Sep 21, 2013; Starkville, MS, USA; Mississippi State Bulldogs linebacker Benardrick McKinney (50) prepares for the play during the game against the Troy Trojans at Davis Wade Stadium. Mississippi State won 62-7. Mandatory Credit: Spruce Derden-USA TODAY Sports
Benardrick McKinney, Mississippi State
There is no more mind-boggling physical phenom in this years’ linebackers class than Mississippi State’s Benardrick McKinney. McKinney, a junior and a three-year starter for the Bulldogs, is a giant of a man, listed at 6’5″ and 250 pounds. He is also fast, strong, athletic, and a pretty darn good football player who has matched up for three seasons against tough SEC offensive linemen and running backs and excelled. McKinney is a monster of a man, and will likely attract a lot of attention for what he can do in the bench, the 40, the vertical and the long jump, all of which he will likely excel in. Reggie McKenzie loves big, strong linebackers, and Jack Del Rio loves fast, athletic linebackers, and Benardrick McKinney is all that and then some. But in grading an NFL middle linebacker, especially when deciding if you want to draft him to be your starter at some point in the near future, you need more than a big, strong, fast athlete. While McKinney has shown that he has a good football IQ, is a solid tackler and can shed blocks, he has also shown that he prefers to get around blockers rather than stacking them up and shedding them at the point of attack. He has also shown bad feet and slow reaction time in the passing game, something that could limit his ability to play all three downs in the NFL. Here’s what he can do to fix that perception:
1. Pass Drop/Hip Rotation Drills: since the biggest question with McKinney is if he can consistently drop back and be effective in pass coverage, the best way he can address it is to go out and show up well in the pass drop and hip rotation drills. These drills will show observers a few things: first, how fluid is his backpedal and pass drop, or does he have stiff hips? Second, can he keep proper footwork and change direction rapidly all while looking at the opposing quarterback? Third, how fast can he change direction in coverage and how quickly will he react to input in the passing game? Finally, it will assess how well he is able to break on a ball and seal the deal with an interception. In three years of college, McKinney has never managed an interception and has only been credited with four pass defenses, so NFL coaches and GM’s are going to want to get a good look at him in this drill.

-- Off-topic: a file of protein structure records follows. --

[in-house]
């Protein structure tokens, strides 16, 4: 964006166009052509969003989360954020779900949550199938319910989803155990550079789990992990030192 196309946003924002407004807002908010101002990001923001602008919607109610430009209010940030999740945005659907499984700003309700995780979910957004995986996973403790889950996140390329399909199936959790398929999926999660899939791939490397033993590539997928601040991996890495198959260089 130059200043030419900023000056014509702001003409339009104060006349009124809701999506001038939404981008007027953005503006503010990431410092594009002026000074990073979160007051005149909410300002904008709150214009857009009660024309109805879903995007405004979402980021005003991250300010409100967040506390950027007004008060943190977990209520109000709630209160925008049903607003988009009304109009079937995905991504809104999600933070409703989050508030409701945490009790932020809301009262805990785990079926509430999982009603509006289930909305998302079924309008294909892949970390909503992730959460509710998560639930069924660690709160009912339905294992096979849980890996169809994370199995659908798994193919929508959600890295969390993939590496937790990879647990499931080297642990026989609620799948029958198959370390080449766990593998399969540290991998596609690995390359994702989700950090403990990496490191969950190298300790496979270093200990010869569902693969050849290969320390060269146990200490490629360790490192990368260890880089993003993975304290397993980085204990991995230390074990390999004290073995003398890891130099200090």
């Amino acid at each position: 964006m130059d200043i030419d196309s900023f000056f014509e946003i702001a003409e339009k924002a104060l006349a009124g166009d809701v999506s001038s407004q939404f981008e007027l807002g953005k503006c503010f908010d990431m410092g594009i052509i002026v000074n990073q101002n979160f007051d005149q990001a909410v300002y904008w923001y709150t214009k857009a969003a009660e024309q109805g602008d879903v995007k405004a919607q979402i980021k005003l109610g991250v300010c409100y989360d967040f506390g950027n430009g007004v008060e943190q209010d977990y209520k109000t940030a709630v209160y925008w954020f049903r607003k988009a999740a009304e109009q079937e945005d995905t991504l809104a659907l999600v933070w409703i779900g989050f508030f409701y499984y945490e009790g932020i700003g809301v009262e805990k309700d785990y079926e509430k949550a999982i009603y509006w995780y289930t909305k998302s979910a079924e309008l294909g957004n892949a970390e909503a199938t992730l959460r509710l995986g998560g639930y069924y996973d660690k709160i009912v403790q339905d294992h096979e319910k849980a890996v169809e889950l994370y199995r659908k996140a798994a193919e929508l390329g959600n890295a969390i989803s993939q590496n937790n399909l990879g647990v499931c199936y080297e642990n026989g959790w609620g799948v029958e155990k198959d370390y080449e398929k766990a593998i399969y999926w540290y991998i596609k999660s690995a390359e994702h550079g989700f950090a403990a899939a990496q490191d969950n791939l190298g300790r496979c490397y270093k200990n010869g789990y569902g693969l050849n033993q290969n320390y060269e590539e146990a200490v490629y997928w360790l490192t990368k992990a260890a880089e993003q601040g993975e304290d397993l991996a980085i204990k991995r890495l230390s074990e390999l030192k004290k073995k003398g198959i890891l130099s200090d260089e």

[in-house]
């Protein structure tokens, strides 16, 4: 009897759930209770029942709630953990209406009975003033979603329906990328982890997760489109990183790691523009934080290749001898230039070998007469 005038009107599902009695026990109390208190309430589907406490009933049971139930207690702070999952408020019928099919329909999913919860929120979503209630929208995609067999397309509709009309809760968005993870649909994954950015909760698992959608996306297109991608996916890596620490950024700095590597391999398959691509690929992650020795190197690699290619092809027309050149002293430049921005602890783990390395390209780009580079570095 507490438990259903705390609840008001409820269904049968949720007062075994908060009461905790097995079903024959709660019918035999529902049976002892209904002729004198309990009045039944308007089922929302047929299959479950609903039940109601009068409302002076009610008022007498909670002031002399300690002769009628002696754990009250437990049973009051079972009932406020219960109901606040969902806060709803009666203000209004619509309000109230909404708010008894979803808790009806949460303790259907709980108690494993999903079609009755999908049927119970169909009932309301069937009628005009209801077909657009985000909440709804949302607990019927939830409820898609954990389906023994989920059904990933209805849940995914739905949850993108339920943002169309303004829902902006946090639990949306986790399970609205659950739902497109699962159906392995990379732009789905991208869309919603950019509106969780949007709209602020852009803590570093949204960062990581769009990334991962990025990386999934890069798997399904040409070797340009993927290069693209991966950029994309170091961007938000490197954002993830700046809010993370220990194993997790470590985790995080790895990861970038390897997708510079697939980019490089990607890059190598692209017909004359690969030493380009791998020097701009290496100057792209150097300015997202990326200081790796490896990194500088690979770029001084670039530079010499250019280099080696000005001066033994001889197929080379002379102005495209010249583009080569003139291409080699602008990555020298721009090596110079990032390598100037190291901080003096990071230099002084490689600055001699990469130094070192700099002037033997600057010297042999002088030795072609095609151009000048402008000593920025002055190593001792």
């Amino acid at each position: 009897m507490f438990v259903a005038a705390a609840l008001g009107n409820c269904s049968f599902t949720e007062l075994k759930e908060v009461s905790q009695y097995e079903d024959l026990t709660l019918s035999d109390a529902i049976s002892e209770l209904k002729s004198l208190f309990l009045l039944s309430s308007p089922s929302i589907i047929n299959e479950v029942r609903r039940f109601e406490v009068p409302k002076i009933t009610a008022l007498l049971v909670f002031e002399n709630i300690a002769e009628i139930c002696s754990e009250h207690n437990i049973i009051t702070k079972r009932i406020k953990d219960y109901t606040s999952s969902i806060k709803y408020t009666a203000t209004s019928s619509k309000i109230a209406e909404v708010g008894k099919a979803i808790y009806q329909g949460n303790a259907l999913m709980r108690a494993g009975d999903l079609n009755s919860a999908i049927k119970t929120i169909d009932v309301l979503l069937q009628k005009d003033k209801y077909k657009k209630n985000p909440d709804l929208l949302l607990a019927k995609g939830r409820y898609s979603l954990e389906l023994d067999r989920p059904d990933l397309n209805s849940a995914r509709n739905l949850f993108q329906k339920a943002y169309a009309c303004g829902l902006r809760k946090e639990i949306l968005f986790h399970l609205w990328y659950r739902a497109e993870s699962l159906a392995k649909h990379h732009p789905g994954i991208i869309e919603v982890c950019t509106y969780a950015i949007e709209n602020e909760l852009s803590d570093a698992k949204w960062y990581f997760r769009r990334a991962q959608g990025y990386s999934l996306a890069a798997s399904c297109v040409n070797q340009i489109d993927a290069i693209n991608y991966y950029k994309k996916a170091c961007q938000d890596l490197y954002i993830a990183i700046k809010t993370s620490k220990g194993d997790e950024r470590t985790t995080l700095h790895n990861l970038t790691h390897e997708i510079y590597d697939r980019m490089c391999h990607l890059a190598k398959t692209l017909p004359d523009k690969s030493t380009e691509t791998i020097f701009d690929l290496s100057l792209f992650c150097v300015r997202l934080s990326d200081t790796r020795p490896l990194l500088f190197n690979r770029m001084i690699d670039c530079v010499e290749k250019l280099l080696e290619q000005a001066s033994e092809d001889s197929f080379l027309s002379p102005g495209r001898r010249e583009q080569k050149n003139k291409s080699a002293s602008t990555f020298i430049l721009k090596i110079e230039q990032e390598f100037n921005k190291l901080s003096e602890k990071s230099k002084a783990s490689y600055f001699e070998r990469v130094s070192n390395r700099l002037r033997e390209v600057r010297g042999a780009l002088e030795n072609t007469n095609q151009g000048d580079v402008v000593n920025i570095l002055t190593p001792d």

South Bound & Down
2. Linebacker Pass-Rush Drill: pass rush drills for linebackers are simple. Start in a two point stance, attack a bag that is simulating a blocker, and execute either a swim or a rip technique depending on what angle you are coming from. McKinney was used heavily as a pass rusher in college, even lining up as an outside linebacker and stand-up defensive end at times, and he used his speed, strength and leverage to simply beat blockers and get to quarterbacks, finishing his college career with 7.5 sacks. But he also shows on tape that he relies solely on his athletic prowess and is poor in using his hands to defeat pass-blockers. While that can work in the SEC, it won’t work in the NFL, and he will need to show that he can use rip and swim techniques. And although a heavy bag is not the same as an NFL offensive lineman, it will show that he at least understands the technique and can apply it in theory, leaving room that he can be coached up into using it in a game. If your middle linebacker is not a great pass defender, you can always use him as a pass rusher in passing situations. While Jack Del Rio defenses aren’t heavy on blitzing Mike linebackers, they are heavy on putting linebackers in different positions in different situations. If McKinney can show prowess as a pass rusher, a different player can be used as a cover linebacker while McKinney lines up on the edge and comes after the quarterback. Having three linebackers on your roster who can get after the passer is never a bad thing for an NFL defense.
3. 4-Bag Drill: the 4-bag drill is the gold standard of linebacker drills. Anyone who has ever played the position at any level has run this drill a million times. I ran it over and over as a high school middle linebacker (and I was lousy at it, which is why I’m sitting here right now writing about football). Essentially, this drill is designed to both measure – as well as improve – the footwork and lateral movement in traffic of a linebacker, an essential skill. With a tall linebacker like McKinney, this drill will also be used to determine if he can lower his body in order to use his hands against low blocks or grounded offensive linemen. It also is a great way to examine the fluidity of his movements as he changes direction several times rapidly in the beginning of the drill. Every linebacker should do well in this drill, but for McKinney it is important to demonstrate that, at his size, he is not too stiff and does not play too high to excel at the fundamental movement of his position.
Next: Linebacker to Watch: Paul Dawson